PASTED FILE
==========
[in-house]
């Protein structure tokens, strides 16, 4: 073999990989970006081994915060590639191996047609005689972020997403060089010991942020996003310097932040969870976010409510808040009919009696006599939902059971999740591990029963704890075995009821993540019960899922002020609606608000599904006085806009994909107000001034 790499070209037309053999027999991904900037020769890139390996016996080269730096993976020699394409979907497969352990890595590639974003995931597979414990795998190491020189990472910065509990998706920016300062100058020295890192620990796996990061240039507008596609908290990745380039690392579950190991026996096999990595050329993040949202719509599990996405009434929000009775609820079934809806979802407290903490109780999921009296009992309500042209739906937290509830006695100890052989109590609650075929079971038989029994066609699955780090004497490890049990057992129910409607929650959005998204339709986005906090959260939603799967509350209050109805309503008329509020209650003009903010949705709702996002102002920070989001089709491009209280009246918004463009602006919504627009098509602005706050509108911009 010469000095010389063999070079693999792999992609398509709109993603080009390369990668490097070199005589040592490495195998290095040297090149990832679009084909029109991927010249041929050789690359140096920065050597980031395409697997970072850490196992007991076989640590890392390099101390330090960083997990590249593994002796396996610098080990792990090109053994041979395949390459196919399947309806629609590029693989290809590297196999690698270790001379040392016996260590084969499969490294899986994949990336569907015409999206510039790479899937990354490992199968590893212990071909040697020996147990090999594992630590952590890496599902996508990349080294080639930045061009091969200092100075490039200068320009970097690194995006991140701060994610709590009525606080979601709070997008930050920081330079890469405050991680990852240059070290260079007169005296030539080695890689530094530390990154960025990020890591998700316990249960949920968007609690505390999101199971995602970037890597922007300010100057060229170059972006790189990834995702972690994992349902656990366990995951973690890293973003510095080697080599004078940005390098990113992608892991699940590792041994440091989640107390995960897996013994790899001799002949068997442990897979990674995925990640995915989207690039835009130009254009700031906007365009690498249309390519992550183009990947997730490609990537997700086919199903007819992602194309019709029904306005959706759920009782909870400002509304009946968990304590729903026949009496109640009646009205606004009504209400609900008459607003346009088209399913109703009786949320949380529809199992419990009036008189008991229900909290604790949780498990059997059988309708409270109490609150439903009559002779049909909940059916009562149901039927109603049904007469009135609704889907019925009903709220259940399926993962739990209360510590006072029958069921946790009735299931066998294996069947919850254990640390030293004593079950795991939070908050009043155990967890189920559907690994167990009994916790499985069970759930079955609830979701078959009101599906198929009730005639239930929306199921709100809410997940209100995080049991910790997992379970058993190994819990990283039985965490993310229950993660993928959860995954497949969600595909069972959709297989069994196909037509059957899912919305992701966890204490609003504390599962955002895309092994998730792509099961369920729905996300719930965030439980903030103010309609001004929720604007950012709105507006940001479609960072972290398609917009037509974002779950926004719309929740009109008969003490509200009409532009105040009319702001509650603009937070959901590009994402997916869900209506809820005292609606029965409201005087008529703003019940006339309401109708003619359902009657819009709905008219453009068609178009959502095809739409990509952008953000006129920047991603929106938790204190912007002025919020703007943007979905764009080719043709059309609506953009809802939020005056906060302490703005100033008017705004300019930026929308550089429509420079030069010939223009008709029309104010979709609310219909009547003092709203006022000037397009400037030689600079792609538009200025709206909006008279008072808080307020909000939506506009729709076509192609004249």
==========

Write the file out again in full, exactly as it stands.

[in-house]
């Protein structure tokens, strides 16, 4: 073999990989970006081994915060590639191996047609005689972020997403060089010991942020996003310097932040969870976010409510808040009919009696006599939902059971999740591990029963704890075995009821993540019960899922002020609606608000599904006085806009994909107000001034 790499070209037309053999027999991904900037020769890139390996016996080269730096993976020699394409979907497969352990890595590639974003995931597979414990795998190491020189990472910065509990998706920016300062100058020295890192620990796996990061240039507008596609908290990745380039690392579950190991026996096999990595050329993040949202719509599990996405009434929000009775609820079934809806979802407290903490109780999921009296009992309500042209739906937290509830006695100890052989109590609650075929079971038989029994066609699955780090004497490890049990057992129910409607929650959005998204339709986005906090959260939603799967509350209050109805309503008329509020209650003009903010949705709702996002102002920070989001089709491009209280009246918004463009602006919504627009098509602005706050509108911009 010469000095010389063999070079693999792999992609398509709109993603080009390369990668490097070199005589040592490495195998290095040297090149990832679009084909029109991927010249041929050789690359140096920065050597980031395409697997970072850490196992007991076989640590890392390099101390330090960083997990590249593994002796396996610098080990792990090109053994041979395949390459196919399947309806629609590029693989290809590297196999690698270790001379040392016996260590084969499969490294899986994949990336569907015409999206510039790479899937990354490992199968590893212990071909040697020996147990090999594992630590952590890496599902996508990349080294080639930045061009091969200092100075490039200068320009970097690194995006991140701060994610709590009525606080979601709070997008930050920081330079890469405050991680990852240059070290260079007169005296030539080695890689530094530390990154960025990020890591998700316990249960949920968007609690505390999101199971995602970037890597922007300010100057060229170059972006790189990834995702972690994992349902656990366990995951973690890293973003510095080697080599004078940005390098990113992608892991699940590792041994440091989640107390995960897996013994790899001799002949068997442990897979990674995925990640995915989207690039835009130009254009700031906007365009690498249309390519992550183009990947997730490609990537997700086919199903007819992602194309019709029904306005959706759920009782909870400002509304009946968990304590729903026949009496109640009646009205606004009504209400609900008459607003346009088209399913109703009786949320949380529809199992419990009036008189008991229900909290604790949780498990059997059988309708409270109490609150439903009559002779049909909940059916009562149901039927109603049904007469009135609704889907019925009903709220259940399926993962739990209360510590006072029958069921946790009735299931066998294996069947919850254990640390030293004593079950795991939070908050009043155990967890189920559907690994167990009994916790499985069970759930079955609830979701078959009101599906198929009730005639239930929306199921709100809410997940209100995080049991910790997992379970058993190994819990990283039985965490993310229950993660993928959860995954497949969600595909069972959709297989069994196909037509059957899912919305992701966890204490609003504390599962955002895309092994998730792509099961369920729905996300719930965030439980903030103010309609001004929720604007950012709105507006940001479609960072972290398609917009037509974002779950926004719309929740009109008969003490509200009409532009105040009319702001509650603009937070959901590009994402997916869900209506809820005292609606029965409201005087008529703003019940006339309401109708003619359902009657819009709905008219453009068609178009959502095809739409990509952008953000006129920047991603929106938790204190912007002025919020703007943007979905764009080719043709059309609506953009809802939020005056906060302490703005100033008017705004300019930026929308550089429509420079030069010939223009008709029309104010979709609310219909009547003092709203006022000037397009400037030689600079792609538009200025709206909006008279008072808080307020909000939506506009729709076509192609004249």